Why don’t you leave? Clare Mackintosh answers this question in graphic detail in her debut international bestseller I Let You Go. She also provides brilliant insights into the twisted minds and malignant narcissism of perpetrators of violence against women. It is a psychological thriller that I could not put down until I read all 369 pages yesterday. Be prepared to laugh, cry, and gasp.
I Let You Go is set in the author’s hometown of Bristol, England. She served as a police officer in Oxford where joyriders killed a boy in a still-unsolved hit and run. She also gave birth to twins Josh and Alex in 2006. Sadly, Alex died shortly after birth from meningitis. Several months later, she unexpectedly became pregnant with a second set of twins, Evie and Georgie.
The unsolved hit and run and Alex’s death became the center of I Let You Go which has a plot twist in the middle of the book I didn’t see coming because I didn’t carefully process the author’s note at the end of the book:
When my own son died. . .I experienced firsthand how emotion can cloud one’s judgment and affect behavior. Grief and guilt are powerful feelings, and I began to wonder how they might affect two women involved in very different ways in the same incident. [emphasis added]
Jenna Gray and Ray and Kate, the police officers investigating the hit-and-run, are the central characters of the first half of the book. Is the tension between Ray and Kate sexual harassment or consensual? Jenna has horrendous PTSD and decamps to the Welsh coast. Why? I’m not gonna tell.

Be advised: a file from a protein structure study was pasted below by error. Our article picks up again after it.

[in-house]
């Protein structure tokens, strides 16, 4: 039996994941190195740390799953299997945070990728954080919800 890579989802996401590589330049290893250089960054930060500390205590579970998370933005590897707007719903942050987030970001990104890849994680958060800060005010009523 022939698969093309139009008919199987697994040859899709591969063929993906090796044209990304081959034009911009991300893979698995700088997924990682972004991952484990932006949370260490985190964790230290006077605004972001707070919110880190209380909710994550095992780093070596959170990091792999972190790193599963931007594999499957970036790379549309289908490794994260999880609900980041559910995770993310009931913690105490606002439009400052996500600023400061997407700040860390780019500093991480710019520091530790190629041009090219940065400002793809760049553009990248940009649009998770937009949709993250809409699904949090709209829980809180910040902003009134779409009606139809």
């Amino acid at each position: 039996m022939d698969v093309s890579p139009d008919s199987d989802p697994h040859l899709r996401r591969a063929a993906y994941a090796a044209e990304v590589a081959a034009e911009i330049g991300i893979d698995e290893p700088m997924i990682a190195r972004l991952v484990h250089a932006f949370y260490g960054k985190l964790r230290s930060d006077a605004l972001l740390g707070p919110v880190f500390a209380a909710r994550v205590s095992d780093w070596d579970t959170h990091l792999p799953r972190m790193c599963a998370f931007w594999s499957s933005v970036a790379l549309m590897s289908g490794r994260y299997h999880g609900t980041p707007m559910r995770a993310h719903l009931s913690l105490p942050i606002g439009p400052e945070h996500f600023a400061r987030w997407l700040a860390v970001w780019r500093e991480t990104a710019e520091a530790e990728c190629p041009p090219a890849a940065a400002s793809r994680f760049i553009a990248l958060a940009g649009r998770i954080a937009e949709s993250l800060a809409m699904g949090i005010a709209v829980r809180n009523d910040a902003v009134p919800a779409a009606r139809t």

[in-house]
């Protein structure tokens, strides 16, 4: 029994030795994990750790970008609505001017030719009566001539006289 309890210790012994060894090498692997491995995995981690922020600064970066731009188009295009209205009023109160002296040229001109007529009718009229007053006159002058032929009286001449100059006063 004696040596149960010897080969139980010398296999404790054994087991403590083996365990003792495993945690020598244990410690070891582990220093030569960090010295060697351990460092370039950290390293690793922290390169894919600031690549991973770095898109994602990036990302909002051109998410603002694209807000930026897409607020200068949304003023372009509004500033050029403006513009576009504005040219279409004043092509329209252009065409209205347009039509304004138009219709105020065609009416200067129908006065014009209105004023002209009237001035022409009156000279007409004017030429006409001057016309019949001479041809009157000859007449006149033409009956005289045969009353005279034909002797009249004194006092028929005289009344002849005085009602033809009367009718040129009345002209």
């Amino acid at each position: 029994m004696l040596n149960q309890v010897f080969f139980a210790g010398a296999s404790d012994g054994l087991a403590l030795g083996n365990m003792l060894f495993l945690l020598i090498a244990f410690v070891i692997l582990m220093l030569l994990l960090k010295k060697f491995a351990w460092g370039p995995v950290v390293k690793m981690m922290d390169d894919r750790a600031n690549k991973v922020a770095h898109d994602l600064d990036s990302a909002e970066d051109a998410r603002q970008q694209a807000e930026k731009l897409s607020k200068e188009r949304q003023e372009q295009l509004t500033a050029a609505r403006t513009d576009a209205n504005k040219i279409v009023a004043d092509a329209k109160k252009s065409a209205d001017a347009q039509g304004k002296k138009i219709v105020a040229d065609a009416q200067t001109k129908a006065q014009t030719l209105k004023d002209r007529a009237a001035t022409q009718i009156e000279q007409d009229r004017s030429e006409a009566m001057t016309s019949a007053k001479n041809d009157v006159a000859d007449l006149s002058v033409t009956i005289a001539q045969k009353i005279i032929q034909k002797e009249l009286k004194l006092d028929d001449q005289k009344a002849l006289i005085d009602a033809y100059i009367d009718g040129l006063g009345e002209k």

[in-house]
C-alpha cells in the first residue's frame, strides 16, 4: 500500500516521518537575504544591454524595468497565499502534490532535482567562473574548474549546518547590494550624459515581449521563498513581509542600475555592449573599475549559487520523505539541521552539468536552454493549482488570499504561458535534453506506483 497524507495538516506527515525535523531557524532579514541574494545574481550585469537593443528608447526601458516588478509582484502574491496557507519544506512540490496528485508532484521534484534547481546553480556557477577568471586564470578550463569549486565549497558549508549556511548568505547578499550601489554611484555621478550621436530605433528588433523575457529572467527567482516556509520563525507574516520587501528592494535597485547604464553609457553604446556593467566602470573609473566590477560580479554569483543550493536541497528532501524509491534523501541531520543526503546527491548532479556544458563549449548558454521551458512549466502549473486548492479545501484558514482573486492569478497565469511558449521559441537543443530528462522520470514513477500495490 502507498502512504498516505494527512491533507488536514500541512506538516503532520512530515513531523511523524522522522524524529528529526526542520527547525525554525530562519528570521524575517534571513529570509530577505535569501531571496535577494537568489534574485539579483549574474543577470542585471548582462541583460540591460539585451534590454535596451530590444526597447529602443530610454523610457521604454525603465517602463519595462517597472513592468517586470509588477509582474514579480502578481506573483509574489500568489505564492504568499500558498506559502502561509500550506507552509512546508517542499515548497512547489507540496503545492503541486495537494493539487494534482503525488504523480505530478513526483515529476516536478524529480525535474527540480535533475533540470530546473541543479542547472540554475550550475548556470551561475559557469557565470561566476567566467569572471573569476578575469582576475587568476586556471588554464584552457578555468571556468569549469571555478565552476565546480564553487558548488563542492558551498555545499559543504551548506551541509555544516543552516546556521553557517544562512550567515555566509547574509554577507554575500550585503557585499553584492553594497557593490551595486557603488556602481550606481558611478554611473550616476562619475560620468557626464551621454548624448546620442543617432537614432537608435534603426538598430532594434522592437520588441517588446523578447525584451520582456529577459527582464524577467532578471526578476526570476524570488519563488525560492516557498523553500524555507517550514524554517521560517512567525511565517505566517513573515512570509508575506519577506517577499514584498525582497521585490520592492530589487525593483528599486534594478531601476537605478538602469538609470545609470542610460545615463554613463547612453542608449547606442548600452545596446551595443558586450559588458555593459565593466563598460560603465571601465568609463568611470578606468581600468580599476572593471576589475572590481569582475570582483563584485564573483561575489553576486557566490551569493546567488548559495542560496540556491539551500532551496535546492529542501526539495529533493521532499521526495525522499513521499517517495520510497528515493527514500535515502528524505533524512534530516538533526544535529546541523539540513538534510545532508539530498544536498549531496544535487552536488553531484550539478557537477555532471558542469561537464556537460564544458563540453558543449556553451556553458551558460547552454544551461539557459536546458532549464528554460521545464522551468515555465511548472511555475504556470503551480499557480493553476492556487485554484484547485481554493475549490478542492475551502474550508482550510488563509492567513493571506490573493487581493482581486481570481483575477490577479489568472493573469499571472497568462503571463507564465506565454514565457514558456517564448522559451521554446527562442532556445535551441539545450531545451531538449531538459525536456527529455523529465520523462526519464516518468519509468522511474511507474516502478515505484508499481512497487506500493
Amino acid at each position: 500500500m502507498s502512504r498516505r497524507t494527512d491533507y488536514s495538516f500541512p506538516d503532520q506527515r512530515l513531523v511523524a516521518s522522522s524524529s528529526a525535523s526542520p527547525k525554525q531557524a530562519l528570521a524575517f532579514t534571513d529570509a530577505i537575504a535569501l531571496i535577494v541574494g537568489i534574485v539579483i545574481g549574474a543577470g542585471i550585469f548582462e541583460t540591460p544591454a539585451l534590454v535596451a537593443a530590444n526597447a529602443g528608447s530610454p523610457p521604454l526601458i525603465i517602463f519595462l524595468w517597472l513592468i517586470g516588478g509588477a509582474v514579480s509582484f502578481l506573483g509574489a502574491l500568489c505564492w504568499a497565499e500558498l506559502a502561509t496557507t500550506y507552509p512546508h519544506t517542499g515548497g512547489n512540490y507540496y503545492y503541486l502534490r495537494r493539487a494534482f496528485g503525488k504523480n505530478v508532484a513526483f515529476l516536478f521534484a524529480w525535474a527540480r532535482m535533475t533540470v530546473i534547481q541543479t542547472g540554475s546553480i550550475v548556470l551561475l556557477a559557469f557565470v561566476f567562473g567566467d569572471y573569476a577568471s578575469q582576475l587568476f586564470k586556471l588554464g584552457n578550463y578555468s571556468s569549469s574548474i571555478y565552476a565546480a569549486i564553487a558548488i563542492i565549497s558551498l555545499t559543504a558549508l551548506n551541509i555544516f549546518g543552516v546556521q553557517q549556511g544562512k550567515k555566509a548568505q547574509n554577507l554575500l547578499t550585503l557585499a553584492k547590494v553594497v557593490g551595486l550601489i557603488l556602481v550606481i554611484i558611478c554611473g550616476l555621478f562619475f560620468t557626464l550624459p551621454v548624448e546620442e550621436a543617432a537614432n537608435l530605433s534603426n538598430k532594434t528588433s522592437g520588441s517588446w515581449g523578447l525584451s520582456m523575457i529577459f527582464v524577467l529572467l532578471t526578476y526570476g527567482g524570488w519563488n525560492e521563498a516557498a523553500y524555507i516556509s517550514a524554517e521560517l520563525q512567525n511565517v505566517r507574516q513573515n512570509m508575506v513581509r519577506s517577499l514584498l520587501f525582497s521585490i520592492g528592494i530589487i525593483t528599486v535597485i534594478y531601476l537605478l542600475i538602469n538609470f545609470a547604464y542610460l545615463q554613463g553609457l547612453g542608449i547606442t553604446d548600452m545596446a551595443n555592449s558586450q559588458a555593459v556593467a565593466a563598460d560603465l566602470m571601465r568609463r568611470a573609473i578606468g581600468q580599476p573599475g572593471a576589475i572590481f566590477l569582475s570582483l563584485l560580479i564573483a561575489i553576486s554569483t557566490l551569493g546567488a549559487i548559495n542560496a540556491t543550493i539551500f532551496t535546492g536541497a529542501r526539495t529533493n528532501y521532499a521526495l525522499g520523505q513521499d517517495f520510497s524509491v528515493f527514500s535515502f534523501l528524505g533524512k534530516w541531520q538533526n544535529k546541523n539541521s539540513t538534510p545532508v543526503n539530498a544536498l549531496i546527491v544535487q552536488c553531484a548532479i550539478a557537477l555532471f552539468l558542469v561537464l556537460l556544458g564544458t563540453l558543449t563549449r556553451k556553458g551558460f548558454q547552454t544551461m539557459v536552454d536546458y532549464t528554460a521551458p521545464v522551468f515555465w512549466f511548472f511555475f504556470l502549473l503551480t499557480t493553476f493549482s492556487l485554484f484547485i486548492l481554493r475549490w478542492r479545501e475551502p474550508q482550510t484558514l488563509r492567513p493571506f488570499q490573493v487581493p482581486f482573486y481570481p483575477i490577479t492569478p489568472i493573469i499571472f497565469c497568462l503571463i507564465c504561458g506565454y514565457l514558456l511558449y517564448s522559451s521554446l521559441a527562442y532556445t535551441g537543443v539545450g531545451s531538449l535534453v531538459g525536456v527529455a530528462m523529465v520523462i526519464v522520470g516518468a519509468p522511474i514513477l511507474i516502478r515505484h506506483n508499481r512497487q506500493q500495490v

Jenna had been a sculptor in Bristol, but a mysterious injury to her hand ends her career. Her Welsh neighbor Bethan encourages her to market the photos she takes on the beach which becomes her safe haven.
Critics have opined the book is akin to The Girl on the Train. I disagree. It captures the experience of domestic violence as brilliantly as Black and Blue by Anna Quindlen. I accurately intuited some of the plot twists, but I still gasped when they unfolded.
While I recommend the book highly, it may not be a wise choice for some survivors ~ especially protective mothers ~ who have Complex-PTSD. The PTSD episodes and traumatic events Jenna experiences are quite graphic.